The current majority in the US Supreme Court and its "Citizens United" case has busted open the last of the panadora's boxes and unregulated corporate money is now able to travel without identification into campaign coffers. The ghost of Nixon may have the last laugh.

  6. This is something to read and shall but will return - this was a time that was certainly interesting.
    Shall be back...Doug.

  7. Good deal Jack. Interesting it was!

  8. I honestly don't think they do now Doug. I remember this movie here, which was not in fiction. As it was pretty close to the truth within what all took place. But there is more of a sensationalized manner of reporting that is done within America right now in comparison to some countries. Here thus far, seemingly we have still maintain reporting that has not went sensationalized and that may very well be due to what is called the CRTC as it's regulated here, but you do have very good reporting that is on facts. But right now things are more on scandal it's something that catches the eyes of people. Possibly due to people having seen so much and now can look for the truth online. Mind you it's hard to decipher fact from fiction.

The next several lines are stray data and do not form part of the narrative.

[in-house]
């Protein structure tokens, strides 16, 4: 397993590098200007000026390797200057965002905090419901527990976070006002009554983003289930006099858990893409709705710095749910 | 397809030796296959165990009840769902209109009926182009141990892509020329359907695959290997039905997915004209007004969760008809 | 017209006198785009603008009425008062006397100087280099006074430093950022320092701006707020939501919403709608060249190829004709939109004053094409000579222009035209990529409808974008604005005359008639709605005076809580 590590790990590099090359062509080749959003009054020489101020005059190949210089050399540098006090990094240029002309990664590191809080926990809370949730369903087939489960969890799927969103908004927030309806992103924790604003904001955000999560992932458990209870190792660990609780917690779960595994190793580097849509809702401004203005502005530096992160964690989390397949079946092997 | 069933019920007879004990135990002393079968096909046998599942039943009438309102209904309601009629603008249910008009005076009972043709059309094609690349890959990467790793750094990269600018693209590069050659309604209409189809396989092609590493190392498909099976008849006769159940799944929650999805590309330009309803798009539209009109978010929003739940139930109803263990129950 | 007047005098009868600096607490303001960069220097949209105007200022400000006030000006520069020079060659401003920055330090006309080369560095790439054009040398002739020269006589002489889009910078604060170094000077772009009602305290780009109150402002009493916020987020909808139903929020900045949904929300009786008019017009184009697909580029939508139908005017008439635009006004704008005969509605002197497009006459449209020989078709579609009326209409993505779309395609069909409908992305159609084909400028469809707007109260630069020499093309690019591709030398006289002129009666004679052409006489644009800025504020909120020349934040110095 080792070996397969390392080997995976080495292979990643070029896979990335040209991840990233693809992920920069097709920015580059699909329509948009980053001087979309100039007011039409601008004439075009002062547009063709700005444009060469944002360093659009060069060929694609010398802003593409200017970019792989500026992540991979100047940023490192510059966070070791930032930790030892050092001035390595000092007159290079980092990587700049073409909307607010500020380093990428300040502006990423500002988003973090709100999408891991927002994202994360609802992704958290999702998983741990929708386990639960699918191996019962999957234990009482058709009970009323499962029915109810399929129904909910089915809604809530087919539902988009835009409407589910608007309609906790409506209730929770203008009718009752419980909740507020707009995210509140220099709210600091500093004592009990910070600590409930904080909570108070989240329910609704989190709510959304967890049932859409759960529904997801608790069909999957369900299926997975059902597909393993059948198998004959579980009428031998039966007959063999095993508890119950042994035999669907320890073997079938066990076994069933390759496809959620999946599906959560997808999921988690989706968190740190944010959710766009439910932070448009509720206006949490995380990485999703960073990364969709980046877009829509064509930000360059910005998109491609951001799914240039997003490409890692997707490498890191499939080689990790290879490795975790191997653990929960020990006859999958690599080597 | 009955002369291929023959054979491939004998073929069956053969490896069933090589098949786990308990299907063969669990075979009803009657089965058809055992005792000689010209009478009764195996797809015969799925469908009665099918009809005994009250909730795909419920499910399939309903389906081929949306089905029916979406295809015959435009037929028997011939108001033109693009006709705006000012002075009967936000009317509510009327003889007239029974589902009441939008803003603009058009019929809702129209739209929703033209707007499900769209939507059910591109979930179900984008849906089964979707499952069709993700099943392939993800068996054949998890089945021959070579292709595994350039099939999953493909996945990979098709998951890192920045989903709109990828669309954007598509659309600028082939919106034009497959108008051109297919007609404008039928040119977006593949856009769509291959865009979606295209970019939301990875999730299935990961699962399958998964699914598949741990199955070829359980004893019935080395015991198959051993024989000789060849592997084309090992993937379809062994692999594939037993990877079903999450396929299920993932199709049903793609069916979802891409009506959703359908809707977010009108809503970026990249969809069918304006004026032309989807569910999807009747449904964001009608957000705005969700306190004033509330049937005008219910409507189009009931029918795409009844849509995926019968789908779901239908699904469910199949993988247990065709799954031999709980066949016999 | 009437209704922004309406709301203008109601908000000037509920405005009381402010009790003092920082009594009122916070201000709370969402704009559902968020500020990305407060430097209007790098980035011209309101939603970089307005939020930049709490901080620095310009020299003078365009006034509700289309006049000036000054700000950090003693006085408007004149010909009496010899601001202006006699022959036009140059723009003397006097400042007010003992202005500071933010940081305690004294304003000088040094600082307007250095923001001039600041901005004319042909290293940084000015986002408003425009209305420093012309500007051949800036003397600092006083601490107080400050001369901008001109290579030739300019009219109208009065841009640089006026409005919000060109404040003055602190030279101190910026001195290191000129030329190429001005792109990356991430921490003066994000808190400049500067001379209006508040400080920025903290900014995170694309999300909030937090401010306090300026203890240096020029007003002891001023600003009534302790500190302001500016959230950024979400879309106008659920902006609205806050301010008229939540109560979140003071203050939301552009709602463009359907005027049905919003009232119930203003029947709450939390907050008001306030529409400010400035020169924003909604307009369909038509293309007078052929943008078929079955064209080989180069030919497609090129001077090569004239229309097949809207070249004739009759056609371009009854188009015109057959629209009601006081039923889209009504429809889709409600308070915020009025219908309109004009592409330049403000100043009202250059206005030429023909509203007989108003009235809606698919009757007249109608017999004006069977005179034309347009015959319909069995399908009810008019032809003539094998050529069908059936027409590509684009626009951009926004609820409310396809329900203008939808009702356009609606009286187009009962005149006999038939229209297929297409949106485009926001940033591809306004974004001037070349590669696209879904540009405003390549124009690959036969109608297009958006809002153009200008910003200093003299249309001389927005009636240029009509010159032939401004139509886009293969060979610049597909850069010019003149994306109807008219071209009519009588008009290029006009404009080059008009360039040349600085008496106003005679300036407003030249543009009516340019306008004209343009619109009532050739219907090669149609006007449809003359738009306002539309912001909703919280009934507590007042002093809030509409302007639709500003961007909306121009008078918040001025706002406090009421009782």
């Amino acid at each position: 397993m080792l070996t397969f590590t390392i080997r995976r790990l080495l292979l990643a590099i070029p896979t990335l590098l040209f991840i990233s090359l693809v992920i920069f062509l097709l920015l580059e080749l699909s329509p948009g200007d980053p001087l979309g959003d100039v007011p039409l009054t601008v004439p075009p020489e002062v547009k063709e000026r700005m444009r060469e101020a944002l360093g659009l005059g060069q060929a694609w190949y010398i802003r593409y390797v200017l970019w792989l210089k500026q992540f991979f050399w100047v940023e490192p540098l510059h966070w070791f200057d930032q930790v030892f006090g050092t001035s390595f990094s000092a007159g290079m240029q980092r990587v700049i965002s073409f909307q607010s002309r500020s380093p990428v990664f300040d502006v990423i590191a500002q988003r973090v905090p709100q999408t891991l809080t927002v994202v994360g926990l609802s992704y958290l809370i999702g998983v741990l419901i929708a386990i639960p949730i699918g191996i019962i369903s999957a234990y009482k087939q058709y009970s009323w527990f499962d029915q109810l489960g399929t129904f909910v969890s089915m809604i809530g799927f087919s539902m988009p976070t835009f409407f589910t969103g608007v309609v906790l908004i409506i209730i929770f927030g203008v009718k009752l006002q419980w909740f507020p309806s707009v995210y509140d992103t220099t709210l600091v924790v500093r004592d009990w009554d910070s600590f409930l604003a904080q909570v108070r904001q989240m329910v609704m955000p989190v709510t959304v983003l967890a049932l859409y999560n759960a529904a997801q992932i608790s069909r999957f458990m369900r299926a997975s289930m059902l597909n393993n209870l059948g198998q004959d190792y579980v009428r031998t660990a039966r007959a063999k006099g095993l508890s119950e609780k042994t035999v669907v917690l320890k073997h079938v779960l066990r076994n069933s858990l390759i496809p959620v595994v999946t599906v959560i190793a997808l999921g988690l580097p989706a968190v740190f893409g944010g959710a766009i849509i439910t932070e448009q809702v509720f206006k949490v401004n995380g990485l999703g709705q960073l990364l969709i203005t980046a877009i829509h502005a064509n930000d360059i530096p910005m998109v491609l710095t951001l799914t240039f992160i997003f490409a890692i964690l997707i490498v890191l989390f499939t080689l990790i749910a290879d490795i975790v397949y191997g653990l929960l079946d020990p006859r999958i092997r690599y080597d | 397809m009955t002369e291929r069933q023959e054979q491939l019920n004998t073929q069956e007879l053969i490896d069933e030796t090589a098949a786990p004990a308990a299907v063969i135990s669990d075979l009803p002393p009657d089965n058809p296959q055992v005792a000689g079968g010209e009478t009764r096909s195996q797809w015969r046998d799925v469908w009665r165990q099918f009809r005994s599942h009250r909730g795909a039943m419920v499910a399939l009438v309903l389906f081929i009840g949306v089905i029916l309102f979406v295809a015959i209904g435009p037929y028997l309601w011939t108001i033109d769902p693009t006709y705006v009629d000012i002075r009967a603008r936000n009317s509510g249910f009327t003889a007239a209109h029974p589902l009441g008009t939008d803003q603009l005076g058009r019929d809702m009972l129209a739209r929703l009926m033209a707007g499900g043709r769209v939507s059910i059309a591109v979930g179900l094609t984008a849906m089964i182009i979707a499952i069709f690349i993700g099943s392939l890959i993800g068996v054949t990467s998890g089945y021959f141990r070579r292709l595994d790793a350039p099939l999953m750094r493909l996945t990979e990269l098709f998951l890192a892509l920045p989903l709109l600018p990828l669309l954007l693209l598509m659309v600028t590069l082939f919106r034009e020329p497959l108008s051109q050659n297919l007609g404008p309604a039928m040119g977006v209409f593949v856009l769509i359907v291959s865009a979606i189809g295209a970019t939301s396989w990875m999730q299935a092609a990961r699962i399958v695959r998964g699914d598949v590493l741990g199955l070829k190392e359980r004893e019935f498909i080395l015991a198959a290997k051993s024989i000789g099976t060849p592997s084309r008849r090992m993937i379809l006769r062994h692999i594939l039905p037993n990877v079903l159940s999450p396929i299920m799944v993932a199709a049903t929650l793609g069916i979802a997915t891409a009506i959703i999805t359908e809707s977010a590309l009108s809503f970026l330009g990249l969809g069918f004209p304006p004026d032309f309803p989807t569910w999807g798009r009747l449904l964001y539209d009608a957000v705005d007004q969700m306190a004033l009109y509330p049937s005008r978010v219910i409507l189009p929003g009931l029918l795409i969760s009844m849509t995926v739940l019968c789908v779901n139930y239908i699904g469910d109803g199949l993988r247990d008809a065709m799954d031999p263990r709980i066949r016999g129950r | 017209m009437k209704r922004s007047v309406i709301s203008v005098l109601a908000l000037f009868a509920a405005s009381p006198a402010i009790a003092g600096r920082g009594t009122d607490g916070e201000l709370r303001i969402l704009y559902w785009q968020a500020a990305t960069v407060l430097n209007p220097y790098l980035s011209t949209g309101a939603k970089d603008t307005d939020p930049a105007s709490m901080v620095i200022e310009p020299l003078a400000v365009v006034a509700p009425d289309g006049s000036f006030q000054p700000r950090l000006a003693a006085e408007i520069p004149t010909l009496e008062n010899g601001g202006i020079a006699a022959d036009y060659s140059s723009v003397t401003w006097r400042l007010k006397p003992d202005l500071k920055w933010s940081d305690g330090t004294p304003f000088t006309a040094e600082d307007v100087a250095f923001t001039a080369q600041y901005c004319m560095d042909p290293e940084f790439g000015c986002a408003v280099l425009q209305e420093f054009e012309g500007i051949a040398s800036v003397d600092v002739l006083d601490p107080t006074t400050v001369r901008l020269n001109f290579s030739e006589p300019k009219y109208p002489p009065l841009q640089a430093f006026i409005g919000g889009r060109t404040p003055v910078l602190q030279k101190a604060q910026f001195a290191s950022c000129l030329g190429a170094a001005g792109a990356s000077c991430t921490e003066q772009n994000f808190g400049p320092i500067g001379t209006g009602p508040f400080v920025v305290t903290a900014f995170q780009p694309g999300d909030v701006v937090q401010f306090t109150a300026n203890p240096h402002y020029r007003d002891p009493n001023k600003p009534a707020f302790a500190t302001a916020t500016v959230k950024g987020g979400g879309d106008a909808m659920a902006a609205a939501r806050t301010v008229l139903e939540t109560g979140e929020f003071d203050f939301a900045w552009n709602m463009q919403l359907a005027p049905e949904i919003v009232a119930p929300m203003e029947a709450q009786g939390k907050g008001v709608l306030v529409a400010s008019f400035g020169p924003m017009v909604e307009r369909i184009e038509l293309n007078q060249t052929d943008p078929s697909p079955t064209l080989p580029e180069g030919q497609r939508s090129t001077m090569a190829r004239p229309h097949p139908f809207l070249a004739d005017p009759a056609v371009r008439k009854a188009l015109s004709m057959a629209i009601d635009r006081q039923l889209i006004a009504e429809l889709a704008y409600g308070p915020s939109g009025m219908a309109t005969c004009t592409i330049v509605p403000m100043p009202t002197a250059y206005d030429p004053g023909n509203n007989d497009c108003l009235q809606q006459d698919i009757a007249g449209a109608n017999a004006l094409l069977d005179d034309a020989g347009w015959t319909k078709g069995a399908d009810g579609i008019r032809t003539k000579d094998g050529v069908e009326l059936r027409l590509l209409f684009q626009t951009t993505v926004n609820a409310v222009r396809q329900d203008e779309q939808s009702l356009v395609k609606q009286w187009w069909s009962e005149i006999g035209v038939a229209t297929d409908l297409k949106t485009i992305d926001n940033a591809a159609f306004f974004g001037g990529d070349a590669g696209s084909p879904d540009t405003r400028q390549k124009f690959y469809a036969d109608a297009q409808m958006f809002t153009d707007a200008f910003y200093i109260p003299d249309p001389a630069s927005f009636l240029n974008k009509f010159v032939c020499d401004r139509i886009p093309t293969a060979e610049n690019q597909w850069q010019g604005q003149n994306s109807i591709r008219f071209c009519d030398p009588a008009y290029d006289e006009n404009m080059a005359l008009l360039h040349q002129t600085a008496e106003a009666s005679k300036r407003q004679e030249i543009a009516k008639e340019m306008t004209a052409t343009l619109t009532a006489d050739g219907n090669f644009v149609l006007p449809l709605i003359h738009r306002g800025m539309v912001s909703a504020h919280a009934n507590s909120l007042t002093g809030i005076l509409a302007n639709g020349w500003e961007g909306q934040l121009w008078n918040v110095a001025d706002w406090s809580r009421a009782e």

I remember watching him resign I was in Sears in what is called the "Penn Can" Mall and not till later did I really understand all that he had done. As he really did get away with much and was a very paranoid president if I may say...only China seemed to be the area that he did make some progress but he literally. When Watergate came out it was done in a manner that literally Dean had to come out as at that point most all was out by way of much work. That back then was tremendous reporting as no one cared whom Nixon was sleeping with nor Kennedy within earlier years - although Hoover had a fixation to get Kennedy but the press where different then.
    Yet there seems to be a little bit of a change that is seemingly happening right now. But Nixon was exposed by way of good reporters getting the truth on what he was doing within the Oval Office and outside of it for that matter.